Britain’s decision to leave the European Union on June 23 shocked the global financial markets, triggered widespread fears about the future of pan-European integration. However, developments since that fateful night have led many observers to conclude that Brexit might not actually happen.
Back in October, British Prime Minister Theresa May outlined her schedule for a “hard Brexit.” Under this timeline, Britain would formally notify Brussels of its intent to leave the EU by the end of March.
“Let me be clear. We are not leaving the European Union only to give up control of immigration again. And we are not leaving only to return to the jurisdiction of the European court of justice,” May said in speech on October 2.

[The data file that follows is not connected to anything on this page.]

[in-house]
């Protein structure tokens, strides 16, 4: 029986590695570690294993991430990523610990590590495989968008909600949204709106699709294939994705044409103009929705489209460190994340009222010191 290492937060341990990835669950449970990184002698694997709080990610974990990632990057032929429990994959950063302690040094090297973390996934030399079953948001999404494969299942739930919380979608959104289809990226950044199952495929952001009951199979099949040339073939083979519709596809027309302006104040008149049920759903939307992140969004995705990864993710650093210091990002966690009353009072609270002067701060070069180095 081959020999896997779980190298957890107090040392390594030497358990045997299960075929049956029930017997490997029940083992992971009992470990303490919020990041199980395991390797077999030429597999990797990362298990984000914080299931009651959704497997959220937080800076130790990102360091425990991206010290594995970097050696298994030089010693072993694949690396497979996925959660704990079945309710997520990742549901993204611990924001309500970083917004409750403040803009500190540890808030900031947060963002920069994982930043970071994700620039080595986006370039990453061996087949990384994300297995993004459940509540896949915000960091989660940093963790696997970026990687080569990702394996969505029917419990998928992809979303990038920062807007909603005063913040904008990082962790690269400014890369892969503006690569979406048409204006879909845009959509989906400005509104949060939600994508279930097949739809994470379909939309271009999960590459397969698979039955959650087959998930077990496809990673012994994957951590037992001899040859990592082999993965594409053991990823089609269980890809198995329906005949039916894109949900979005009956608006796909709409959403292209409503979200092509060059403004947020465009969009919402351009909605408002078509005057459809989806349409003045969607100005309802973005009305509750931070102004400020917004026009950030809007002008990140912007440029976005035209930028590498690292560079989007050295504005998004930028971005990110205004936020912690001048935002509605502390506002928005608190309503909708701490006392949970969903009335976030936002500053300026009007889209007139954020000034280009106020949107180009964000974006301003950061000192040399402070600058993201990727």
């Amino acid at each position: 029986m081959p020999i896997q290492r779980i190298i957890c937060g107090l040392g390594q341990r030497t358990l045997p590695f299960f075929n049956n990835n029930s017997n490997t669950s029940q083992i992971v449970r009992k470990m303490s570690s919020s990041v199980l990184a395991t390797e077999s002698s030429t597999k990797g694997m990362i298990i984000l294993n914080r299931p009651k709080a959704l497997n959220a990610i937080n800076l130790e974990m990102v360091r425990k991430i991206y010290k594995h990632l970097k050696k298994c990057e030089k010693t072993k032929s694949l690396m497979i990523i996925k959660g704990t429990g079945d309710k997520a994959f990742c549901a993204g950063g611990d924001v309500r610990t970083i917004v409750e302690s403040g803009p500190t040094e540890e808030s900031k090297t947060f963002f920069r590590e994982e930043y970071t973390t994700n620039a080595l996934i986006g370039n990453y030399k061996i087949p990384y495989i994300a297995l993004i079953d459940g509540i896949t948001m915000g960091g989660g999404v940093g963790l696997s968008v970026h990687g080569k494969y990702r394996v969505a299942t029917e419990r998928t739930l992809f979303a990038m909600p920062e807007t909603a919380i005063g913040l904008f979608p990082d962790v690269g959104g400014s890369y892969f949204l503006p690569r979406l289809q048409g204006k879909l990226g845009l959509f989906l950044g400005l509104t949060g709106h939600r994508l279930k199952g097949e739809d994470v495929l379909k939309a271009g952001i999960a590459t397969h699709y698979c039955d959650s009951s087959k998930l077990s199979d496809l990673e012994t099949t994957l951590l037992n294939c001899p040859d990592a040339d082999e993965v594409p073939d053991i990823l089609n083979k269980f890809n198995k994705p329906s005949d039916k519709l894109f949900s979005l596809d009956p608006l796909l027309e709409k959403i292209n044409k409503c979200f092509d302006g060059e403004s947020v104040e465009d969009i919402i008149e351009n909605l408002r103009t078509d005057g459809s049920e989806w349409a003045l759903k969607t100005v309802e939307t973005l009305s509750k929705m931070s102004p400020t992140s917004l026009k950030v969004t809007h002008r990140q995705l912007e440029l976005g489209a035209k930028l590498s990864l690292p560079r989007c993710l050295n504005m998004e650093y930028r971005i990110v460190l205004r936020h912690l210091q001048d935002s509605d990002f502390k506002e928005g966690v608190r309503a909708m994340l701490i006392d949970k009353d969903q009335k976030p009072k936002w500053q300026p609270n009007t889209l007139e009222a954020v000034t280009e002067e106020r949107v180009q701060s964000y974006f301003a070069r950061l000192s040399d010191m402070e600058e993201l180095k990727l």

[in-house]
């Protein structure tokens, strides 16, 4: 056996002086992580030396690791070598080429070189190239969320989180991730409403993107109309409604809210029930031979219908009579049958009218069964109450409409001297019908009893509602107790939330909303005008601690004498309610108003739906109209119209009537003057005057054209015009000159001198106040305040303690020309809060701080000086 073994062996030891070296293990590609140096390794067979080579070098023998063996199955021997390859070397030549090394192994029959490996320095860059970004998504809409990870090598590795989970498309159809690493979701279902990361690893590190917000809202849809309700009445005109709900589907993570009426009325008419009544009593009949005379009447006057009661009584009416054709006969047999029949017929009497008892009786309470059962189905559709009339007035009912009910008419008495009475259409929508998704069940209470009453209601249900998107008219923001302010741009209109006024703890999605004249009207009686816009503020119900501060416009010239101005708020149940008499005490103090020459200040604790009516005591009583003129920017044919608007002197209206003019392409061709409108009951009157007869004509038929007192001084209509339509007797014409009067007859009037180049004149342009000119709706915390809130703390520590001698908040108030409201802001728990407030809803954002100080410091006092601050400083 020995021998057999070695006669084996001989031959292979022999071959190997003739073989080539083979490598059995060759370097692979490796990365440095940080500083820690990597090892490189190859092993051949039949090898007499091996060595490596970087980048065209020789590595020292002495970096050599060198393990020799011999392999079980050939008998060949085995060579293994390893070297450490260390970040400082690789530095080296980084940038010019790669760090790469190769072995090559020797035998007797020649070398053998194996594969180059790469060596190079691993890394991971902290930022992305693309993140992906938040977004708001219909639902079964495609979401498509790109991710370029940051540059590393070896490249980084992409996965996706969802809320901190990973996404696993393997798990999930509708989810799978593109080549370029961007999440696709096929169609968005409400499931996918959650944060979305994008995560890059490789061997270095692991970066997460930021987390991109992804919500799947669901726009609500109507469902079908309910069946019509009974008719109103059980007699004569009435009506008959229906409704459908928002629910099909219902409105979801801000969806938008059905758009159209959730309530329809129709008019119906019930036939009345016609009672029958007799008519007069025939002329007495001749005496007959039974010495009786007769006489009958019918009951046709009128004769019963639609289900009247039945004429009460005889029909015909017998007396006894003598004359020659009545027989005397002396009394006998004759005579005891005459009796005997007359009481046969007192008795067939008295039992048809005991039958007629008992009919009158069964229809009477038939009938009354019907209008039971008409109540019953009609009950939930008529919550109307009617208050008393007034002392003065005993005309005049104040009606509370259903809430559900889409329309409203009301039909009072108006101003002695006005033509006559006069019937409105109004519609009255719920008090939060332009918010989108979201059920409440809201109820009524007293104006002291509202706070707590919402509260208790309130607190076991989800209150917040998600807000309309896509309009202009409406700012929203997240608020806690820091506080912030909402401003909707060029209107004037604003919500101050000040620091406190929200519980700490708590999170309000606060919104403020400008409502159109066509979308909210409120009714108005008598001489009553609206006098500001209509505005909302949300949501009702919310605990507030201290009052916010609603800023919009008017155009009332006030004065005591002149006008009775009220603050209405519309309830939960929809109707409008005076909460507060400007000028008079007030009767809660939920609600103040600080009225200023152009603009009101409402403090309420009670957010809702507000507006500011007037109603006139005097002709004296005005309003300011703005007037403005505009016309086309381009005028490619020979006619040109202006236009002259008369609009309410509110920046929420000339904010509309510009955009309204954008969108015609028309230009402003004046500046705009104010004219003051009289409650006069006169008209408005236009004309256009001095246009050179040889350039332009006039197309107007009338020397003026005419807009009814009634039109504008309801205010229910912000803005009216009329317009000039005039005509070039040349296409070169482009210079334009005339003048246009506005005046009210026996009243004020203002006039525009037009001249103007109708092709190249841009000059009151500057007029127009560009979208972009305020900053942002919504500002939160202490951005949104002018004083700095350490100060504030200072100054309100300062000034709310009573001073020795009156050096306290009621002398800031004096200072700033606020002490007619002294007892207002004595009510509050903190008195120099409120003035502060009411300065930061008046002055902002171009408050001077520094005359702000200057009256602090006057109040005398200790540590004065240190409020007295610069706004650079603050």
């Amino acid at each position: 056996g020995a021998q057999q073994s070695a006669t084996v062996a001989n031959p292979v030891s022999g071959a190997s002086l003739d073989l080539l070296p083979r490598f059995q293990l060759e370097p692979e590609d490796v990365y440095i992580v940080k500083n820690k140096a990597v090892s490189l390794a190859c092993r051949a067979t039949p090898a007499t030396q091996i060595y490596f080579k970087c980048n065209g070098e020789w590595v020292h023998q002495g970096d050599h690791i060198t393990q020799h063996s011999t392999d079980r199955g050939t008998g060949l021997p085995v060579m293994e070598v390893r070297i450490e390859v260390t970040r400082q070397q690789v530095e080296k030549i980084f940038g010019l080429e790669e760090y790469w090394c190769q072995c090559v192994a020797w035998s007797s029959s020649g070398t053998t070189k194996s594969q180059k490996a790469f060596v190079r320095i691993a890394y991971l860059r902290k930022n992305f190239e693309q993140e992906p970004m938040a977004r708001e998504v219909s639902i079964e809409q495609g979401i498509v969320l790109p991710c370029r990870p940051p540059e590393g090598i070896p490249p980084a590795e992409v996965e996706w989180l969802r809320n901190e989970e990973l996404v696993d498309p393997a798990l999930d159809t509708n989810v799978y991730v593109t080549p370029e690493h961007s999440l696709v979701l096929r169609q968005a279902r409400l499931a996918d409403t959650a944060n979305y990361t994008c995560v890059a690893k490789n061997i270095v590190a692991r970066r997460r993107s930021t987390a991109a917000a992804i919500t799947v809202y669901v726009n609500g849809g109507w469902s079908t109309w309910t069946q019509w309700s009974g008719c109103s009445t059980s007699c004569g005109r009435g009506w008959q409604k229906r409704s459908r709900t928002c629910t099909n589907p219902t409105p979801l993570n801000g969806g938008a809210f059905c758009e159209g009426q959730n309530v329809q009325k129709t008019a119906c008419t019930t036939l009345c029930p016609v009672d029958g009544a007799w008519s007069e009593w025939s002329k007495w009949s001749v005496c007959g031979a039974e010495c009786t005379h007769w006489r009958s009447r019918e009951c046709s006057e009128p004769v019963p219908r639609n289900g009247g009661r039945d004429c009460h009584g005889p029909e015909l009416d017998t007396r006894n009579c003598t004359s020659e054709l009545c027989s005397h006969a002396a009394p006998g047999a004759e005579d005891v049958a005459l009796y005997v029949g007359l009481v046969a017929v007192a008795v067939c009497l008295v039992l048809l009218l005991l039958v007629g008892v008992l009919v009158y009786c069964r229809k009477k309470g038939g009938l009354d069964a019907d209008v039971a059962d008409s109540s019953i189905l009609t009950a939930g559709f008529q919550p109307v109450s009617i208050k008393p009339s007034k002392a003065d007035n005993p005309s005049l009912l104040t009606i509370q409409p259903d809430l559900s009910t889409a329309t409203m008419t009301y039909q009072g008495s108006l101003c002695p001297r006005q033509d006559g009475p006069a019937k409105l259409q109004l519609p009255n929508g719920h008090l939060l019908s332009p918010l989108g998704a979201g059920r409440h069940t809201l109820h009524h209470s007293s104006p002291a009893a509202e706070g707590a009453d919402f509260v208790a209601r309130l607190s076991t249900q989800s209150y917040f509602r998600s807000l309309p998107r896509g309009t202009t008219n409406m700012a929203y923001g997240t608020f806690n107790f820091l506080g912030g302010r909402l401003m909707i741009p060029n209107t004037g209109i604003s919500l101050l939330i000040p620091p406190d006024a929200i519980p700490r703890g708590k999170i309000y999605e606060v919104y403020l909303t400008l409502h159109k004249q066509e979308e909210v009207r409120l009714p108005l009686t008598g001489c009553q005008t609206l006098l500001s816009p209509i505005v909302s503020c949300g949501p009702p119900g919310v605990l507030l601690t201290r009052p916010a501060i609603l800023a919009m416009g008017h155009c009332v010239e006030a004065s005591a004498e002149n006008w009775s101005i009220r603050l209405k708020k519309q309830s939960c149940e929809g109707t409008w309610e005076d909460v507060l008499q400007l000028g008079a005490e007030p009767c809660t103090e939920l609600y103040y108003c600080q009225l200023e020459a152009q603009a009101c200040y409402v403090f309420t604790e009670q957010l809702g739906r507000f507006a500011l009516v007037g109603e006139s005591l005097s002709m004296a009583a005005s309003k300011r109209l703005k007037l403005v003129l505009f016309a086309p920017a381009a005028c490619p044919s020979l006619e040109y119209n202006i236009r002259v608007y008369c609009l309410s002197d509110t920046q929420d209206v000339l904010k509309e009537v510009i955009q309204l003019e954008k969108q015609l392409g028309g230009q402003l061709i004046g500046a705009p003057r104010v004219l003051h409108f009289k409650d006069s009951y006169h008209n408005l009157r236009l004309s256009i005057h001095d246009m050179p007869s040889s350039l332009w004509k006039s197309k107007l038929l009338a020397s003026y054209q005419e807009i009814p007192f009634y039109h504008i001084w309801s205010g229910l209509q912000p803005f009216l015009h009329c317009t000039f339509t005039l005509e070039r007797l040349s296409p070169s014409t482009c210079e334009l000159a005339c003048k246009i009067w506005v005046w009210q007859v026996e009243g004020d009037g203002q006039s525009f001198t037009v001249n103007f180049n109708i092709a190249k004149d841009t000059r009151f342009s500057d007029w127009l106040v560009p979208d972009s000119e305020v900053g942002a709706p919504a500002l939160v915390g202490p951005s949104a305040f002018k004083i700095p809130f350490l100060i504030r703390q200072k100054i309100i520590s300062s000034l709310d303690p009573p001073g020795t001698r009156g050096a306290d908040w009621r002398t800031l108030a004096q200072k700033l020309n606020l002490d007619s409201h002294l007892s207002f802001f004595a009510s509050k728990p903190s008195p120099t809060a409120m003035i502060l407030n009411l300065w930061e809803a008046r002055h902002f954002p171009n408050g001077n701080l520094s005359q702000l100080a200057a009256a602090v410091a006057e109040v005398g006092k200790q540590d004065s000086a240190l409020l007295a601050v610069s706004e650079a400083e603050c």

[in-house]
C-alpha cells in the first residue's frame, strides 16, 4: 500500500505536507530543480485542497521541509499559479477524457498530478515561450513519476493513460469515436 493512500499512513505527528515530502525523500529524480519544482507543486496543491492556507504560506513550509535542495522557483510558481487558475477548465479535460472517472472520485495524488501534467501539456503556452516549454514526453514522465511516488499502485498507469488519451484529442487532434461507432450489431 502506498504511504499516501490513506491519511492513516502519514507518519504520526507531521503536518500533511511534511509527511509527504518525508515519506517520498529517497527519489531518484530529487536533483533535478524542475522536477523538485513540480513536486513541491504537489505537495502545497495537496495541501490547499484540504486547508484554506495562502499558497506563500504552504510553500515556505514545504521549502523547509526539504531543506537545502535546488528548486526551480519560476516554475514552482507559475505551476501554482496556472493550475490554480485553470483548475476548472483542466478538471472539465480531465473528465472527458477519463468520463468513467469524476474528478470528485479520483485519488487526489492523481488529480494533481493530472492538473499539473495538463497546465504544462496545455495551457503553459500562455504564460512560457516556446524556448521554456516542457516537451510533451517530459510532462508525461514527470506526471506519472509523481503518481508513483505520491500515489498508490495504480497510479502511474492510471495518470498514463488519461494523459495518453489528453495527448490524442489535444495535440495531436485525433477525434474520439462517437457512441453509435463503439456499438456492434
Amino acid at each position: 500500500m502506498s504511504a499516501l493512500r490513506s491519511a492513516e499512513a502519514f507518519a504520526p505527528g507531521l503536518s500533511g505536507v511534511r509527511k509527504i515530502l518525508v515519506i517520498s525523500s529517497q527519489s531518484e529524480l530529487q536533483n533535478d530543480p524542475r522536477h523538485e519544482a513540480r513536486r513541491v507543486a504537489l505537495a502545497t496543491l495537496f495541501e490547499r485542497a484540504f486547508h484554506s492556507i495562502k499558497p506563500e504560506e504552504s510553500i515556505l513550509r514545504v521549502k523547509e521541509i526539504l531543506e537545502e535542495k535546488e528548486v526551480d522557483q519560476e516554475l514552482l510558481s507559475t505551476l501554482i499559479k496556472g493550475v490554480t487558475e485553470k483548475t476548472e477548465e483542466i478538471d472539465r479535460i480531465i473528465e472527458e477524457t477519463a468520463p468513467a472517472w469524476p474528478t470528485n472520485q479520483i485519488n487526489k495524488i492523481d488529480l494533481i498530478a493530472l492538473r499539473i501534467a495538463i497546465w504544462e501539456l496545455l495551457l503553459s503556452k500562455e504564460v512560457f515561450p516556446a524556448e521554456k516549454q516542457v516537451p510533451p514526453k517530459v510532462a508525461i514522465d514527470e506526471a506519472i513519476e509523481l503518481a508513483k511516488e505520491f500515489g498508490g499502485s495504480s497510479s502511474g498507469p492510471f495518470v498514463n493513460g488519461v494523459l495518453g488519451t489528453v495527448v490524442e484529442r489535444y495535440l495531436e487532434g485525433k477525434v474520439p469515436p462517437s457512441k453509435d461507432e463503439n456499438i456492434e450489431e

Her comments triggered another collapse of the British pound, which fell to a 168-year low against a basket of currencies.
One month later, Britain’s High Court threw a wrench in May’s plan by ruling that Brexit cannot actually happen without parliamentary assent. That means May’s administration won’t be able to trigger Article 50 of the Lisbon Treaty without parliament’s approval. While the prime minister has vowed to appeal the decision, many experts believe she won’t get very far.
At the very least, the High Court ruling suggests Brexit may be delayed several years as MPs weigh the pros and cons of leaving the single market. The longer MPs spend fighting over Brexit, the weaker Britain’s negotiating hand will be should May finally be allowed to trigger on Article 50.
Even if May is successful in triggering Article 50, analysts argue it may be revoked at any time depending on the outcome of the trade negotiations. A bad trade deal that costs the United Kingdom jobs and economic growth would be highly scrutinized by MPs, which …